This Week from Charleston
The legislative interim session in Wheeling during the sesquicentennial celebration was something I will cherish. Wheeling has the unique privilege of being the only city to serve as the Capitol of two states, Virginia and West Virginia, and it should be recognized for its historical importance. I recommend that everyone visit Independence Hall, the site of our state’s first Capitol and founding. The 1859 building-which includes some of the first iron I-beams used in any structure– has been designated a National Historic Landmark and has been painstakingly restored to its 1863 state. We met in the very room where the constitutional conventions took place. Another highlight was the concert with Landau Eugene Murphy and Kathy Mattea who led the crowd in “Country Roads.” Wheeling was a great host.
The interims were not all about celebrations. I had several meetings of substance. One of the topics for the Joint Judiciary interim meeting was titled “Use of coal water for Hydraulic Fracturing.” I do not think anyone can read that title and not wonder what the heck is going on. I certainly raised my eyebrows.
Coal wastewater is toxic and harmful to humans and the environment The idea of injecting it into the earth is a horrible idea. It turns out that the topic was really about creating coal wastewater treatment plants and the potential uses for the treated wastewater. We saw a presentation on the location and design water treatment plants, and how the water was treated. One of the advantages of the treated water is that there are mining operations close to some of the well sites. It may be safer and more efficient to use that water at remote fracking well sites than trucking it in over roads or diverting water from streams.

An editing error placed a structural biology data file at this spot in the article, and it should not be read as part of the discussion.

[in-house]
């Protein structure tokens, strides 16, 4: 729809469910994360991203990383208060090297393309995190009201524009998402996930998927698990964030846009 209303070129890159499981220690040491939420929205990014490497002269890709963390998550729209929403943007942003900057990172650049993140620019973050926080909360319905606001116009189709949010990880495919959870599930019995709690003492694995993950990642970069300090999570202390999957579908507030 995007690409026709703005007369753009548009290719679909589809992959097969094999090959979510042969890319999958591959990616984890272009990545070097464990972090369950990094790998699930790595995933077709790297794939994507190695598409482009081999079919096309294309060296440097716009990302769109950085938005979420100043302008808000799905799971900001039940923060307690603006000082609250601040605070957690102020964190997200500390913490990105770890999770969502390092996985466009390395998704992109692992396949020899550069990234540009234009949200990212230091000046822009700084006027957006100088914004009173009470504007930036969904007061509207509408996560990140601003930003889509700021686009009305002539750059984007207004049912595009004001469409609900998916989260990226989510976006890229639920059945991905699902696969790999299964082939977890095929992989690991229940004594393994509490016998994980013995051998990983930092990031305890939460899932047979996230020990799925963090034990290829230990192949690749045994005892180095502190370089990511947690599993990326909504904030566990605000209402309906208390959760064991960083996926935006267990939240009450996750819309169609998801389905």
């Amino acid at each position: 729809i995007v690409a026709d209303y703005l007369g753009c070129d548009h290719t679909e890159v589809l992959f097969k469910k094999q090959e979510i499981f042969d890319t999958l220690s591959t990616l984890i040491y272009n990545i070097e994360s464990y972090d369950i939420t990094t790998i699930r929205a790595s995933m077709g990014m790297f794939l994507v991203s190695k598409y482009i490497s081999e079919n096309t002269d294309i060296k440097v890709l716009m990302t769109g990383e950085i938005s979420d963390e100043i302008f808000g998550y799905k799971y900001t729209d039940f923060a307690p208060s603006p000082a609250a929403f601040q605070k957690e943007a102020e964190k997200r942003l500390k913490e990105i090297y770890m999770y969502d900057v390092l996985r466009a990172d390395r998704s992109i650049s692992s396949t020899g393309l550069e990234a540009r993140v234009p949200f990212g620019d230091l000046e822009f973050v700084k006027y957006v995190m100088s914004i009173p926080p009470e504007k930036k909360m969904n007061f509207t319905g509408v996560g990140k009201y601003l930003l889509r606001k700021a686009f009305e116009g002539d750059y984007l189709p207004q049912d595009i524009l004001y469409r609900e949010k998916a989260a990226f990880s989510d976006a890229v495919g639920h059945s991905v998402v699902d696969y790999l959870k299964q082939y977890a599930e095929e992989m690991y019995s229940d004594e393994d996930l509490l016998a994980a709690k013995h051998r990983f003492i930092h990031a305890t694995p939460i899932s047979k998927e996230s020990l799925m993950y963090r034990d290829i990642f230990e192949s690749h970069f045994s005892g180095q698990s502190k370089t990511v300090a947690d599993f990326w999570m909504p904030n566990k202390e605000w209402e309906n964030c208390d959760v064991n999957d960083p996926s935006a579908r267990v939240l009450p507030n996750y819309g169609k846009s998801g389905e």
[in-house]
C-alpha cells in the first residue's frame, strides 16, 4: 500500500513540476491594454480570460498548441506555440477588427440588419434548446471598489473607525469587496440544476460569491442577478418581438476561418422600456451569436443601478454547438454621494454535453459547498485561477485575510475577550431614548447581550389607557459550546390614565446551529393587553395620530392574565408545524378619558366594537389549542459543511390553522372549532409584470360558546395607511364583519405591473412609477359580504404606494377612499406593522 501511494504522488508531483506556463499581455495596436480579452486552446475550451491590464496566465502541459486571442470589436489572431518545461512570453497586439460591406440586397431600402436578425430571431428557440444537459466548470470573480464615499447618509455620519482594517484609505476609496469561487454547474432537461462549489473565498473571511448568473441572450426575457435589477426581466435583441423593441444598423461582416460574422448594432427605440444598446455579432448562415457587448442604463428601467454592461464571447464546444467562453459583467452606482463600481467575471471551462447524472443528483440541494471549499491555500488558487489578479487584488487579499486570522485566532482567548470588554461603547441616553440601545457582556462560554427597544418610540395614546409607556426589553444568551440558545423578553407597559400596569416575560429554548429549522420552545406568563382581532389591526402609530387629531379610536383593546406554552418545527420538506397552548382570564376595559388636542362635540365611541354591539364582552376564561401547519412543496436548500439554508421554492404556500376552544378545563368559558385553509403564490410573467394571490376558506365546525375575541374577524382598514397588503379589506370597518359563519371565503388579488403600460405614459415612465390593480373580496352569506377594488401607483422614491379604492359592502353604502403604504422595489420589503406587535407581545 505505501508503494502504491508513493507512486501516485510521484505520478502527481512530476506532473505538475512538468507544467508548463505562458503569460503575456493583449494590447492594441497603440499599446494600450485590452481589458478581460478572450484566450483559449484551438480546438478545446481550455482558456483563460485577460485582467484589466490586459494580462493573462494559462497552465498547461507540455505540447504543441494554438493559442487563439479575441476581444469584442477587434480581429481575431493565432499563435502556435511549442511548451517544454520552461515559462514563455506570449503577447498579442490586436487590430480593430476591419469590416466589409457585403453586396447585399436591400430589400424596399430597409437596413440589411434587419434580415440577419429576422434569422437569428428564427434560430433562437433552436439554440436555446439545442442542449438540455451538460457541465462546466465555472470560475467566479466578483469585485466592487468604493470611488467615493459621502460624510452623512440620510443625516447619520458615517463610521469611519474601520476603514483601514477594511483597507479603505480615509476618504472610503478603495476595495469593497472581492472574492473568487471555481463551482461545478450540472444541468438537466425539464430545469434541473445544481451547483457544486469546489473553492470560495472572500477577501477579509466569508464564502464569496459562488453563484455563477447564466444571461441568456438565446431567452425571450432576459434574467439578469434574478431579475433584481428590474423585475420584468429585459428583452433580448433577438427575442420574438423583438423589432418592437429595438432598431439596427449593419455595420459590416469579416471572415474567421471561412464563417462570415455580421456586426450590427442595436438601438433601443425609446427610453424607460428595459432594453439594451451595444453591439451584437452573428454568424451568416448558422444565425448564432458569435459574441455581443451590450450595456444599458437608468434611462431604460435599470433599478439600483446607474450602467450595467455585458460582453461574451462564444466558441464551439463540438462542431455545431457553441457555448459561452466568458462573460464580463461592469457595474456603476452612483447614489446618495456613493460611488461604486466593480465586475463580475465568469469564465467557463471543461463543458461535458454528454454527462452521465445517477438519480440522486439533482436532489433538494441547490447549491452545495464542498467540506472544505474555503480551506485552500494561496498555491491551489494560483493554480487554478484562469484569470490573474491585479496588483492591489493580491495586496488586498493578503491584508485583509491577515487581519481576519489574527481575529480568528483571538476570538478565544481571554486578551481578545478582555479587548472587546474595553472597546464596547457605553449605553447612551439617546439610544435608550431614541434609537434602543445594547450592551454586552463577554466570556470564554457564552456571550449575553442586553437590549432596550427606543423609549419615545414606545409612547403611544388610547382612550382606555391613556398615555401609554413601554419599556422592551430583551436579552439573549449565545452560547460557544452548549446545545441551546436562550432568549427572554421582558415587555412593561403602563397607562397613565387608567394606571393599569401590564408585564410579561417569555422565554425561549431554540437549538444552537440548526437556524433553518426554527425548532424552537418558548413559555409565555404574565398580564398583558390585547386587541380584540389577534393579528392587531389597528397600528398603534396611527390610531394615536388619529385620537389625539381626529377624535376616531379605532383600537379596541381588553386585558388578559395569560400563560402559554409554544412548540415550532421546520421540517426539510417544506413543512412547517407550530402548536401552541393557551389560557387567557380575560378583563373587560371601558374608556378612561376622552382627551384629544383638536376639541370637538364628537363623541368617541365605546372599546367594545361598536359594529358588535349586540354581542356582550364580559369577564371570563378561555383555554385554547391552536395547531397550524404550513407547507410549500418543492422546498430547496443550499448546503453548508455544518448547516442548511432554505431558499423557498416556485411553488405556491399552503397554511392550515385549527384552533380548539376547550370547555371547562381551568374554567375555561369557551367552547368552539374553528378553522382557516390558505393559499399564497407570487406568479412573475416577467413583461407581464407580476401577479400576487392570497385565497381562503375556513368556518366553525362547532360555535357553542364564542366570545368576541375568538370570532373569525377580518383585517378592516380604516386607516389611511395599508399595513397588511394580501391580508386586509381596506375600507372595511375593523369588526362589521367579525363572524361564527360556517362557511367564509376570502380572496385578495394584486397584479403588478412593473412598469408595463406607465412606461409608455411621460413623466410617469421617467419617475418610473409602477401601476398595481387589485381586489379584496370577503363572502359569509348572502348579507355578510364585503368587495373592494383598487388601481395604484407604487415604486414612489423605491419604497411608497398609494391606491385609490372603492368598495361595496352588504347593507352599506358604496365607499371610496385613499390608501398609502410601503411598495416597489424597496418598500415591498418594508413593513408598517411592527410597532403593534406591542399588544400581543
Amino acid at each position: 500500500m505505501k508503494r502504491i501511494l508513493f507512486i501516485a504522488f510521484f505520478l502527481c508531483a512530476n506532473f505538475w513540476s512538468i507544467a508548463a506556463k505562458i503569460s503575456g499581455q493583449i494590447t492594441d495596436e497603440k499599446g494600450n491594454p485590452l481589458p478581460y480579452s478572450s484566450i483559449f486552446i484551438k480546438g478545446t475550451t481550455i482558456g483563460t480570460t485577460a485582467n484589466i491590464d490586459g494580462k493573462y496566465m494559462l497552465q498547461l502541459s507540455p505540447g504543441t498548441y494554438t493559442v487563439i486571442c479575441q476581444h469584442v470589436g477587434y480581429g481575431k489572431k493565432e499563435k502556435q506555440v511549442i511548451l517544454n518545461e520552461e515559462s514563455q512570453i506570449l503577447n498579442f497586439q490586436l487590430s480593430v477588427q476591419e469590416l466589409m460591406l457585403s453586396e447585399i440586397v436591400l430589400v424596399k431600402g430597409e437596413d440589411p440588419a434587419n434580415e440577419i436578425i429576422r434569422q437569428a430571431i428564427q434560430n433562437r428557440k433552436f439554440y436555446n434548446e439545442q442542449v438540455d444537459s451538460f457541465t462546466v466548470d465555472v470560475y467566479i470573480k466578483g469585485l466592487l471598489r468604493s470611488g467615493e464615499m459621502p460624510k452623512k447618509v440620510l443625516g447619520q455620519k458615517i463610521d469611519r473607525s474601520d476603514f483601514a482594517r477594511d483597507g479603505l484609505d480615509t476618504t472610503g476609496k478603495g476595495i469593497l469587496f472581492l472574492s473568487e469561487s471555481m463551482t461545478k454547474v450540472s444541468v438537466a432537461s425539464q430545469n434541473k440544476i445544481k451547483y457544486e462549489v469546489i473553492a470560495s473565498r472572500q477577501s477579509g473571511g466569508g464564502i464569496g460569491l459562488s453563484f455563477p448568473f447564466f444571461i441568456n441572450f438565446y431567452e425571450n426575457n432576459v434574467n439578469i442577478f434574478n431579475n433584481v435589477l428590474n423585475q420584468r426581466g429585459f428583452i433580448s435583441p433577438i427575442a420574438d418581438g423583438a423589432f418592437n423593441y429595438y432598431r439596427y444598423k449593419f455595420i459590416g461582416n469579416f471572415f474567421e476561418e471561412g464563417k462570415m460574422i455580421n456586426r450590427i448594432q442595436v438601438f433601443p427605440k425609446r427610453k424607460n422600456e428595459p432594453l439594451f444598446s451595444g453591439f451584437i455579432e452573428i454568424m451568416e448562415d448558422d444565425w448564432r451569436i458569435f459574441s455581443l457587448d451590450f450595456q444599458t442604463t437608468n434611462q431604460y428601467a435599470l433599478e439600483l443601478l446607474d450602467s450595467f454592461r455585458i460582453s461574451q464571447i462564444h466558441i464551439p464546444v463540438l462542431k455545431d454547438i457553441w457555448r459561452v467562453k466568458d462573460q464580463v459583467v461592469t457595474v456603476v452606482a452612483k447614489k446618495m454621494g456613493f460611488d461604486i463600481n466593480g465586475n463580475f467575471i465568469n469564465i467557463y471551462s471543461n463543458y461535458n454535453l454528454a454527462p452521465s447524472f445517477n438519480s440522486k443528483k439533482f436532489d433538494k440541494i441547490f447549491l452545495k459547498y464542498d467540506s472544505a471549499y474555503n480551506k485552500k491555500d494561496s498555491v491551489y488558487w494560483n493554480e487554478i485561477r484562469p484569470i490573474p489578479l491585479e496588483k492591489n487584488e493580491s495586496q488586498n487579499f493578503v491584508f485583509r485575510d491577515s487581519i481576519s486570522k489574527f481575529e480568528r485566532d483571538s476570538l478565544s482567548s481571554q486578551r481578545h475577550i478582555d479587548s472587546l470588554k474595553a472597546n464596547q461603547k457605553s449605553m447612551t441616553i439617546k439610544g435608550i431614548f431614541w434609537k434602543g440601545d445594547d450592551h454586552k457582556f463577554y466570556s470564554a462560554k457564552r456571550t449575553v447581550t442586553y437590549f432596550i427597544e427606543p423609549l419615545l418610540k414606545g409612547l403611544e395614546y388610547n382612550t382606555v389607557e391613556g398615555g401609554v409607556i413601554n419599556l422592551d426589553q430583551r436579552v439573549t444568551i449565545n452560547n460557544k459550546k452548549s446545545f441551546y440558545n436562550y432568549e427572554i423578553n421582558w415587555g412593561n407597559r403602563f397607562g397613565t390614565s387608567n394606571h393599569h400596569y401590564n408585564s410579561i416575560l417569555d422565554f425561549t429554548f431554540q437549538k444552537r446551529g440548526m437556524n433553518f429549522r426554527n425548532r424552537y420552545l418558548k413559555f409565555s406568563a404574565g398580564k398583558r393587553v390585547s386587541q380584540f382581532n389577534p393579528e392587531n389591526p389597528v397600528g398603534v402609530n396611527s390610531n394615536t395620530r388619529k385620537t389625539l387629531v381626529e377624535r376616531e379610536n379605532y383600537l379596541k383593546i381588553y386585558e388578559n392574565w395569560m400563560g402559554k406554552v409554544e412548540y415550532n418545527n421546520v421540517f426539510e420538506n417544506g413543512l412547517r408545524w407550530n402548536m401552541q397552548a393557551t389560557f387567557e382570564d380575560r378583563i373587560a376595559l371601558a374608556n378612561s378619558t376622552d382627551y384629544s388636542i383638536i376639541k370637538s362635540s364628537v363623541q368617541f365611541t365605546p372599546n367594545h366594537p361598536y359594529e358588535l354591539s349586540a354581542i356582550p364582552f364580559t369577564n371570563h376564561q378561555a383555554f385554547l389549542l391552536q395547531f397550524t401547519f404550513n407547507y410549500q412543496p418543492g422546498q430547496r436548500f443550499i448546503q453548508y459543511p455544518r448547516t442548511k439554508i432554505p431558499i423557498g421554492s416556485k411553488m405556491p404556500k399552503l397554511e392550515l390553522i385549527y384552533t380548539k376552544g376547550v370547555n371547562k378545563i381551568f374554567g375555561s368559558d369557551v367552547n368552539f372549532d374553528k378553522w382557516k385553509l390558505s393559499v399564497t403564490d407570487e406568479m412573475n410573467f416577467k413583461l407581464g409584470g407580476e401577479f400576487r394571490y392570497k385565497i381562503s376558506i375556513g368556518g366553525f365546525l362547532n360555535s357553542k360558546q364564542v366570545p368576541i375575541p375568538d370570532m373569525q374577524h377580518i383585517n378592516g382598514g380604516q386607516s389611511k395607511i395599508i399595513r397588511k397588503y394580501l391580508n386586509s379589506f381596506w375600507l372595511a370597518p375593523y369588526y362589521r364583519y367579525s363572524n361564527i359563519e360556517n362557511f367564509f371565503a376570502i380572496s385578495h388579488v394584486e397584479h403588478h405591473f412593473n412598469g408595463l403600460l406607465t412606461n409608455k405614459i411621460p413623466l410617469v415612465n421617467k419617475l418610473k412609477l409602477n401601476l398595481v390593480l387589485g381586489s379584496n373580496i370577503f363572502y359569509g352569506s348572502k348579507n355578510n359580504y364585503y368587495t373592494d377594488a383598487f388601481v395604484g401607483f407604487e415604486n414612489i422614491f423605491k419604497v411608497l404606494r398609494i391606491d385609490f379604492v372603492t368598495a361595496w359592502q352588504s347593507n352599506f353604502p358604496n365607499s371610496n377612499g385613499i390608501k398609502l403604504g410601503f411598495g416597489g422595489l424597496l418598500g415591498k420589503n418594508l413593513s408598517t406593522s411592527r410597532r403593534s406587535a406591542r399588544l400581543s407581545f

The challenge is not treating wastewater from current operations, but in trying to treat other wastewater from abandoned mines. There is apparently a whole lot of polluted water that could be used, but anyone who uses the water might be subjected to the liability of the original polluter. Sometimes the best environmental work can be bringing industry together with advocates to find solutions for existing problems. Just saying the words coal and fracking will drive many to distraction, but we are all better served by recognizing our environmental problems and working to solve them. If mine run-off, which must be treated can be sold to recoup costs, while leaving other sources of fresh water untouched, then we should consider it, especially since we the taxpayers are ultimately on the hook for abandoned mines. However, if we cannot do it in an economical way that protects further polluting the environment, then we should wait. I look forward to seeing the science and economics the next session during the next session.
Stephen Skinner is a member of the West Virginia House of Delegates for the 67th District.